Ballymena people caught lighting up in smoke-free workplaces or work vehicles may soon have the choice of trying to quit the habit rather than fork out for a fine of up to £50.
Currently, smokers detected in breach of The Smoking (NI) Order by puffing in their places or vehicles of employment face a fixed penalty of £50, which is reduced to £30 if paid within 15 days.
Eighty-two fixed penalty notices have been issued by the Council since 2010, 21 of which were issued this year to-date.
However, a Council committee was told last Thursday night of a potential pilot scheme proposing a 28-day smoking cessation programme as an alternative.
If, councillors were told, the individual could provide evidence after 28 days that they had signed up to a cessation service and the provider could confirm they had successfully quit through carbon monoxide validation, the fixed penalty notice would then be cancelled.
In her report, Council Officer Nicola McCall, said: “It is hoped that by offering an alternative to fixed penalty notices some individuals who have considered quitting will take the opportunity provided by such a scheme and sign up to a smoking cessation service. In general, 50% of people who sign up to such a service quit after 28 days.”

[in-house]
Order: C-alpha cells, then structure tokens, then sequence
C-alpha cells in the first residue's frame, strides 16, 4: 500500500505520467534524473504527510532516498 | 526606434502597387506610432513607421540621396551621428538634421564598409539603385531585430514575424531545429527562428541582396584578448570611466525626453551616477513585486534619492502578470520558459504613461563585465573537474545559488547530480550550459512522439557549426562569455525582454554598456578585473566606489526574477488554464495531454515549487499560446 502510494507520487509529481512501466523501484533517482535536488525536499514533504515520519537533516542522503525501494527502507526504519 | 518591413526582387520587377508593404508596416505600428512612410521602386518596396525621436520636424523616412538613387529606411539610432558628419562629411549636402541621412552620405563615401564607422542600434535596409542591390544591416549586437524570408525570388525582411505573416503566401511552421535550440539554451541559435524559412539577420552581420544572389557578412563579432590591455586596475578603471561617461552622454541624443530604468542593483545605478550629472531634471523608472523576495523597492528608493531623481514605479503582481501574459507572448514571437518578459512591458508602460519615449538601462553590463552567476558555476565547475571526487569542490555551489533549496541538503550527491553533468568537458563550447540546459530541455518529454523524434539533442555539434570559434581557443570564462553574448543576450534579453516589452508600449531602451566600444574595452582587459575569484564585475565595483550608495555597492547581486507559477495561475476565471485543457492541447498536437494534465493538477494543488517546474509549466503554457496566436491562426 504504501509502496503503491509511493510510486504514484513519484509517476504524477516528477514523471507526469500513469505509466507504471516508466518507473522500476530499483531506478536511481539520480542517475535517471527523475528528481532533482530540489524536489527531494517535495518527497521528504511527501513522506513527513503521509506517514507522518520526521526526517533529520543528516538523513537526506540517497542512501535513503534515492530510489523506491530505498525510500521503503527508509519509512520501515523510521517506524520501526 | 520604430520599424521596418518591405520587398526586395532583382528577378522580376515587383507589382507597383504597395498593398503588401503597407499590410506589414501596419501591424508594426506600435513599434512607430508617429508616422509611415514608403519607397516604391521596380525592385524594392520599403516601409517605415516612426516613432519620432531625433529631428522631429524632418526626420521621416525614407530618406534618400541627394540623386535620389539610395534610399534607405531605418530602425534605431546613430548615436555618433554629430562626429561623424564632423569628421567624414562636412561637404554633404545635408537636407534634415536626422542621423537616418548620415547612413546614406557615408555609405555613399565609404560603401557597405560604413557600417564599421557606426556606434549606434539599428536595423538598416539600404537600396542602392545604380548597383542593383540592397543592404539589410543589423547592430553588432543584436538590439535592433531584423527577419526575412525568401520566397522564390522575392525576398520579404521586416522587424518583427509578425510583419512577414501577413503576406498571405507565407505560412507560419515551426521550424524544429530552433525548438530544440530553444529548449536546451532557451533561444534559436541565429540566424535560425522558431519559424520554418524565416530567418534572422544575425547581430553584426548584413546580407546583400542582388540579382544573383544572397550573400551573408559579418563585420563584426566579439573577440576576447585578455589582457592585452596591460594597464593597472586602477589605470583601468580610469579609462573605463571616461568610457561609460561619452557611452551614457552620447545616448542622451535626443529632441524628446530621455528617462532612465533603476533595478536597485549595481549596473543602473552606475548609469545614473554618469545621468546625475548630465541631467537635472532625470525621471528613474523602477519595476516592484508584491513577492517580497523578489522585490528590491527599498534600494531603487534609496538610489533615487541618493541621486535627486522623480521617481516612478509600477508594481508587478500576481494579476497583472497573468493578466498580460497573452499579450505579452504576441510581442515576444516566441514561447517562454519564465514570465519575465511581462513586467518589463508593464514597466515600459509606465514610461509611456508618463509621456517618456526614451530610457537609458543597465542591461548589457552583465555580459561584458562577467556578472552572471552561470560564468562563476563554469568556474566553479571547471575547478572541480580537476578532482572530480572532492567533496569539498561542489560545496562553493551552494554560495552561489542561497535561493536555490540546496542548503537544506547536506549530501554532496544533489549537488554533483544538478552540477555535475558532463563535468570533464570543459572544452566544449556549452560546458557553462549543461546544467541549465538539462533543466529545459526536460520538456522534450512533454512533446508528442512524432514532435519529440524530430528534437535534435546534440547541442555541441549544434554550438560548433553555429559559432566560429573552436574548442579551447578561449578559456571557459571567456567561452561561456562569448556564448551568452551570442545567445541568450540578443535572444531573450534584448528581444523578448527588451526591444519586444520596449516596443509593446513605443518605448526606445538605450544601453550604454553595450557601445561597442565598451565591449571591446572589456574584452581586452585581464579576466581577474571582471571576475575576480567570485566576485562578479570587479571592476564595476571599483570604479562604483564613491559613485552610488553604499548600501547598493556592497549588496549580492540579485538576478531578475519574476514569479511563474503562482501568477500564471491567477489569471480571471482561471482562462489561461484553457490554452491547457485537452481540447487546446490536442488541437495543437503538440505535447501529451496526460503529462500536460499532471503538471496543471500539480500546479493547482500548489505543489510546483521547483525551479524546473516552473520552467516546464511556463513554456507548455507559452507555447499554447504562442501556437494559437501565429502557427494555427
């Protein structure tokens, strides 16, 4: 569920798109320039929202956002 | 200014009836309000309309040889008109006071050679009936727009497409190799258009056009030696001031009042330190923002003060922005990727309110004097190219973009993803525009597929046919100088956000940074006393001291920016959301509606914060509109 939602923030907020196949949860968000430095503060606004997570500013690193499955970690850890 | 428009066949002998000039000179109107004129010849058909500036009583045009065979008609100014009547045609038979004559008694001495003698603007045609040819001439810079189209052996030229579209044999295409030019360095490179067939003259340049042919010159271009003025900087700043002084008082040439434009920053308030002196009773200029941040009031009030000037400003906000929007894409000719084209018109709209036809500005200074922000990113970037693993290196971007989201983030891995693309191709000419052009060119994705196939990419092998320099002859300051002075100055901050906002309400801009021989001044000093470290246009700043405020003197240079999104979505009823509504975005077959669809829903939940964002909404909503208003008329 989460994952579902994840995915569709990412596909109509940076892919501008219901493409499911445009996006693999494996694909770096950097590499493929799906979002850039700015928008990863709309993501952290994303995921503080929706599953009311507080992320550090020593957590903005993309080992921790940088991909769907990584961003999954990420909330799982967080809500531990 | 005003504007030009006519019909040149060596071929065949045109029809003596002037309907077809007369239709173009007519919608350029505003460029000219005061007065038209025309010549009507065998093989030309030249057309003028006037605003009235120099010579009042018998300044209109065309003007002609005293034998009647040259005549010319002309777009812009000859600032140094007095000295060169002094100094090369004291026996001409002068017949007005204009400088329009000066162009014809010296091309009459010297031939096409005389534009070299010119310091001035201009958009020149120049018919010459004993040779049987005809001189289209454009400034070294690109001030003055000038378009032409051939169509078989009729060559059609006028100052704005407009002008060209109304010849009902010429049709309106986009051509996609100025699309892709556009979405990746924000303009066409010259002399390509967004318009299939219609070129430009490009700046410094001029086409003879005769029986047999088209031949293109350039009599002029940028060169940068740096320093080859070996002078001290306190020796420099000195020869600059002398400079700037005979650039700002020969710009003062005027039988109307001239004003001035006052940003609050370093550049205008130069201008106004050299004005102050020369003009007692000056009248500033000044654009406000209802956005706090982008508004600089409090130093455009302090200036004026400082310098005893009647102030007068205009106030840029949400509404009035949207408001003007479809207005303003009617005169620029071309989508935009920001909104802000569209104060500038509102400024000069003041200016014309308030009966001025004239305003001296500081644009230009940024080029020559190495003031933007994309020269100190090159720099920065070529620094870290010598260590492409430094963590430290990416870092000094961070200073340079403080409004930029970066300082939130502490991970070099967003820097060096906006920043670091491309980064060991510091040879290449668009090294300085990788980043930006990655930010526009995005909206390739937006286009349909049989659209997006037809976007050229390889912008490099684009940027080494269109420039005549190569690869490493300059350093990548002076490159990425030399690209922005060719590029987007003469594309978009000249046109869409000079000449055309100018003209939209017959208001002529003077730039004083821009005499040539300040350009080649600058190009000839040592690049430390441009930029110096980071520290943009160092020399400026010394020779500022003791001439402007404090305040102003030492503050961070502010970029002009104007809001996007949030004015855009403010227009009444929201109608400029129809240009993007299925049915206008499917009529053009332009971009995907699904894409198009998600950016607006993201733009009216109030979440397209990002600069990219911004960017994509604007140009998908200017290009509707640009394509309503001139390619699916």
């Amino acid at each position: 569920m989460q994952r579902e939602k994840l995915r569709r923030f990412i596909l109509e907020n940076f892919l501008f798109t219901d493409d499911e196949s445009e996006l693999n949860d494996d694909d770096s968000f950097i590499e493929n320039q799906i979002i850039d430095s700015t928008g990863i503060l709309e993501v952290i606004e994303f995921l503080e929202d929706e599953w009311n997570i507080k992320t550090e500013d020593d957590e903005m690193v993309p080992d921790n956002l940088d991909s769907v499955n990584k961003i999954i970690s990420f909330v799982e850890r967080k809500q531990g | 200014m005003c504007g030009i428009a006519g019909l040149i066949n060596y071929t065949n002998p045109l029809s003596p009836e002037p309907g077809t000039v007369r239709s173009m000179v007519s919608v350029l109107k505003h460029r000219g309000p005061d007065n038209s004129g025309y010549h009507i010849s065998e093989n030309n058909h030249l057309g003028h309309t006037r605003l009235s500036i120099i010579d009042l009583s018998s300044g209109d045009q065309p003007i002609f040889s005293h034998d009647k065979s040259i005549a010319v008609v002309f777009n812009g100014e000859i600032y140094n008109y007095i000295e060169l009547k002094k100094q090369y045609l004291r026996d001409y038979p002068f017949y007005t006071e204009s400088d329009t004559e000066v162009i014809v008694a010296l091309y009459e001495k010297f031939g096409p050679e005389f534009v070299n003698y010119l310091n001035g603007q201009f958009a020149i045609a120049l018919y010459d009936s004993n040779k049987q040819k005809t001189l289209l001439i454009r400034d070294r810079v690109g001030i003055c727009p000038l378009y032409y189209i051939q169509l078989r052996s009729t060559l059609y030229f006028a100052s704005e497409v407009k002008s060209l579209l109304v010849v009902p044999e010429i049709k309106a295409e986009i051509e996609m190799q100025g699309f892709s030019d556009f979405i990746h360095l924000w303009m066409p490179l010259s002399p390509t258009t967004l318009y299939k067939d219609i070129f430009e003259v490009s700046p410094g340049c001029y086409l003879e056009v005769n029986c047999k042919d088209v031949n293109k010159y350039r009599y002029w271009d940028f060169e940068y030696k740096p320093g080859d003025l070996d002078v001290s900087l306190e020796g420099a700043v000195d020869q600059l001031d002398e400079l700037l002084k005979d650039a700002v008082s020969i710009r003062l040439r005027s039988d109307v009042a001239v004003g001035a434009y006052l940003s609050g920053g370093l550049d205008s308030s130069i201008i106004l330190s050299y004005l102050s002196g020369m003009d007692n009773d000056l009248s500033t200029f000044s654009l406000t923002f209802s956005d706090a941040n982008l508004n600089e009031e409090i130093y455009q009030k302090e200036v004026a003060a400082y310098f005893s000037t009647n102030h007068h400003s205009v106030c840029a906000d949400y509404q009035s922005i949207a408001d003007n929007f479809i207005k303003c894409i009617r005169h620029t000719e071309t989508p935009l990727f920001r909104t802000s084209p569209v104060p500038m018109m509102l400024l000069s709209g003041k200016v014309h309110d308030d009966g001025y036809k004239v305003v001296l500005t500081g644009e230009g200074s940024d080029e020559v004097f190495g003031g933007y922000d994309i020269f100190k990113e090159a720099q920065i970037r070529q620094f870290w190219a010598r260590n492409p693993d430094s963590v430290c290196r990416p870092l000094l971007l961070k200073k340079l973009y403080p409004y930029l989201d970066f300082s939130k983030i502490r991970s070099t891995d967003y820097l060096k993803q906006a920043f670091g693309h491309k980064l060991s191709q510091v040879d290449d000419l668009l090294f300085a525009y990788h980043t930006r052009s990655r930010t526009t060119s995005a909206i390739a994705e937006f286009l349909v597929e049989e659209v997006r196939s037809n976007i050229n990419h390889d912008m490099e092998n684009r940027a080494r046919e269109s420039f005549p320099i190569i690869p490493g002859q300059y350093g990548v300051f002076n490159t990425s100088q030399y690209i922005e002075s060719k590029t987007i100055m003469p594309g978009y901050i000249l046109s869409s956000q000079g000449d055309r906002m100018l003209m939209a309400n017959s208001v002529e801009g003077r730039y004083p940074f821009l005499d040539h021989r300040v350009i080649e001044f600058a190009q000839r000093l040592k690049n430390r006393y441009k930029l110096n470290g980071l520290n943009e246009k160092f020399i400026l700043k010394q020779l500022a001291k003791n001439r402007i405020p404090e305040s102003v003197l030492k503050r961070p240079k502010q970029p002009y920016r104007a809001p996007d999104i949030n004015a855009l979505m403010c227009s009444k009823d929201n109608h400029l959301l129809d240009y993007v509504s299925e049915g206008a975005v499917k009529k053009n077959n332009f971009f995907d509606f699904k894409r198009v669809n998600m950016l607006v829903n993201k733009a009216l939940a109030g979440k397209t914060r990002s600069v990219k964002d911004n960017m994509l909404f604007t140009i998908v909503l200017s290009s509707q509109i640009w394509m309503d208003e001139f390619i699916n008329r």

Councillors went on to unanimously approve her recommendation to develop and implement the scheme and this will go before the January monthly meeting of Council for ratification.
Cllr Beth Adger commented: “Parents smoking in cars when children are in the back should be looked into. To me that’s more dangerous than adults in a minibus or something smoking.”